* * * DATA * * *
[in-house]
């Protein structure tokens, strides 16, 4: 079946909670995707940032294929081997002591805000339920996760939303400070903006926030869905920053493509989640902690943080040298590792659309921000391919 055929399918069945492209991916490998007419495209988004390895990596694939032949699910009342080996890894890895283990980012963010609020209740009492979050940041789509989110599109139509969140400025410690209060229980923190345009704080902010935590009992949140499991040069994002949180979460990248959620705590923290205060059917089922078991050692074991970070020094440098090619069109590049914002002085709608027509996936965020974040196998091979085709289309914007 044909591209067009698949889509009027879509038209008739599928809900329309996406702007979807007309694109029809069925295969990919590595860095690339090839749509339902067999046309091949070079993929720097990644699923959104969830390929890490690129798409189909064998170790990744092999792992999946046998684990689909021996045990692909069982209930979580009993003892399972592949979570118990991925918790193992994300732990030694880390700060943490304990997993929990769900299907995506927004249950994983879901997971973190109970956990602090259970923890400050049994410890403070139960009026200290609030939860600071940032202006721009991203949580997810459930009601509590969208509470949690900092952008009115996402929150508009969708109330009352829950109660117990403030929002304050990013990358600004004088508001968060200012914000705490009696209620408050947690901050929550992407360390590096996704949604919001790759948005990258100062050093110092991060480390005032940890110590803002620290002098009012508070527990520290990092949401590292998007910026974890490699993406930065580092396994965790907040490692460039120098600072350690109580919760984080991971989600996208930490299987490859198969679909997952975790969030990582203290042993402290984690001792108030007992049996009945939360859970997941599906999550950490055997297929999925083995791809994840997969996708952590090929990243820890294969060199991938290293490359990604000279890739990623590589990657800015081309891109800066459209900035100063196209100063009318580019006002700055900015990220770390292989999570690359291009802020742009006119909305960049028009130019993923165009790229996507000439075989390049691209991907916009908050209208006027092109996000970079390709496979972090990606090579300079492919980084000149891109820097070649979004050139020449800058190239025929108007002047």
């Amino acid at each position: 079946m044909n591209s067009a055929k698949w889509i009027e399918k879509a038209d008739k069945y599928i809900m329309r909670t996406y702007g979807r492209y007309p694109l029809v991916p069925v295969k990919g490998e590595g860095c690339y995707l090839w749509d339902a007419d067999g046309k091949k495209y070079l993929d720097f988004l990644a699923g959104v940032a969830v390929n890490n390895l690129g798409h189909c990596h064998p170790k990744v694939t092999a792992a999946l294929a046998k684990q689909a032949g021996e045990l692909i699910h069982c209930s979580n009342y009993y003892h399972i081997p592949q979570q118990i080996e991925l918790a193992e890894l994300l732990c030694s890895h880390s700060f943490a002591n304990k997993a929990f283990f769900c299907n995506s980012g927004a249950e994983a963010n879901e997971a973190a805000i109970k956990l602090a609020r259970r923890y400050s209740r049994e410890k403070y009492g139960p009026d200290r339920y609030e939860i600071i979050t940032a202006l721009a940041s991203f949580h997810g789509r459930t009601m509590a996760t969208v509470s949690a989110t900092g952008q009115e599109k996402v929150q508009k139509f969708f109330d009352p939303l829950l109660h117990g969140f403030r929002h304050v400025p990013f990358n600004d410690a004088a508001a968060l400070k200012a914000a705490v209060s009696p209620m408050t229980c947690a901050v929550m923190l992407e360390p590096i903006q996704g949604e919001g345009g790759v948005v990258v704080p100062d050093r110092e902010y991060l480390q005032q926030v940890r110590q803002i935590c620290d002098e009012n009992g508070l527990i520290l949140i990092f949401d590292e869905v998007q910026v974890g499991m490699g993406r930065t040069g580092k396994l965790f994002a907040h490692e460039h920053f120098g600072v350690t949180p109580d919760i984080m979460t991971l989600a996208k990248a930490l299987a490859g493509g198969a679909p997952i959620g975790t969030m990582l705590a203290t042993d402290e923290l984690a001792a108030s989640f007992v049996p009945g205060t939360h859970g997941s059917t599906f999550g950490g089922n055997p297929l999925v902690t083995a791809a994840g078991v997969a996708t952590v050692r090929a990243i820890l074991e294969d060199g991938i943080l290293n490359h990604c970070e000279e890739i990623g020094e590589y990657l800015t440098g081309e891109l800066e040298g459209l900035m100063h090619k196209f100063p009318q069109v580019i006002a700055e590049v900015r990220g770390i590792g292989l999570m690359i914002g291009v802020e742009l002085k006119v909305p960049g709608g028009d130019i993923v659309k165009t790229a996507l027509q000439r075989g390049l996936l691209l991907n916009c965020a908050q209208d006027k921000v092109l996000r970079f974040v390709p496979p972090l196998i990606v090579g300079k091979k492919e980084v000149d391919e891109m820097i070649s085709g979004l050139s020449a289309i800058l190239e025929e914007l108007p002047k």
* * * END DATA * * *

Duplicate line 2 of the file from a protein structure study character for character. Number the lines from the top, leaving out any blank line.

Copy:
């Protein structure tokens, strides 16, 4: 079946909670995707940032294929081997002591805000339920996760939303400070903006926030869905920053493509989640902690943080040298590792659309921000391919 055929399918069945492209991916490998007419495209988004390895990596694939032949699910009342080996890894890895283990980012963010609020209740009492979050940041789509989110599109139509969140400025410690209060229980923190345009704080902010935590009992949140499991040069994002949180979460990248959620705590923290205060059917089922078991050692074991970070020094440098090619069109590049914002002085709608027509996936965020974040196998091979085709289309914007 044909591209067009698949889509009027879509038209008739599928809900329309996406702007979807007309694109029809069925295969990919590595860095690339090839749509339902067999046309091949070079993929720097990644699923959104969830390929890490690129798409189909064998170790990744092999792992999946046998684990689909021996045990692909069982209930979580009993003892399972592949979570118990991925918790193992994300732990030694880390700060943490304990997993929990769900299907995506927004249950994983879901997971973190109970956990602090259970923890400050049994410890403070139960009026200290609030939860600071940032202006721009991203949580997810459930009601509590969208509470949690900092952008009115996402929150508009969708109330009352829950109660117990403030929002304050990013990358600004004088508001968060200012914000705490009696209620408050947690901050929550992407360390590096996704949604919001790759948005990258100062050093110092991060480390005032940890110590803002620290002098009012508070527990520290990092949401590292998007910026974890490699993406930065580092396994965790907040490692460039120098600072350690109580919760984080991971989600996208930490299987490859198969679909997952975790969030990582203290042993402290984690001792108030007992049996009945939360859970997941599906999550950490055997297929999925083995791809994840997969996708952590090929990243820890294969060199991938290293490359990604000279890739990623590589990657800015081309891109800066459209900035100063196209100063009318580019006002700055900015990220770390292989999570690359291009802020742009006119909305960049028009130019993923165009790229996507000439075989390049691209991907916009908050209208006027092109996000970079390709496979972090990606090579300079492919980084000149891109820097070649979004050139020449800058190239025929108007002047």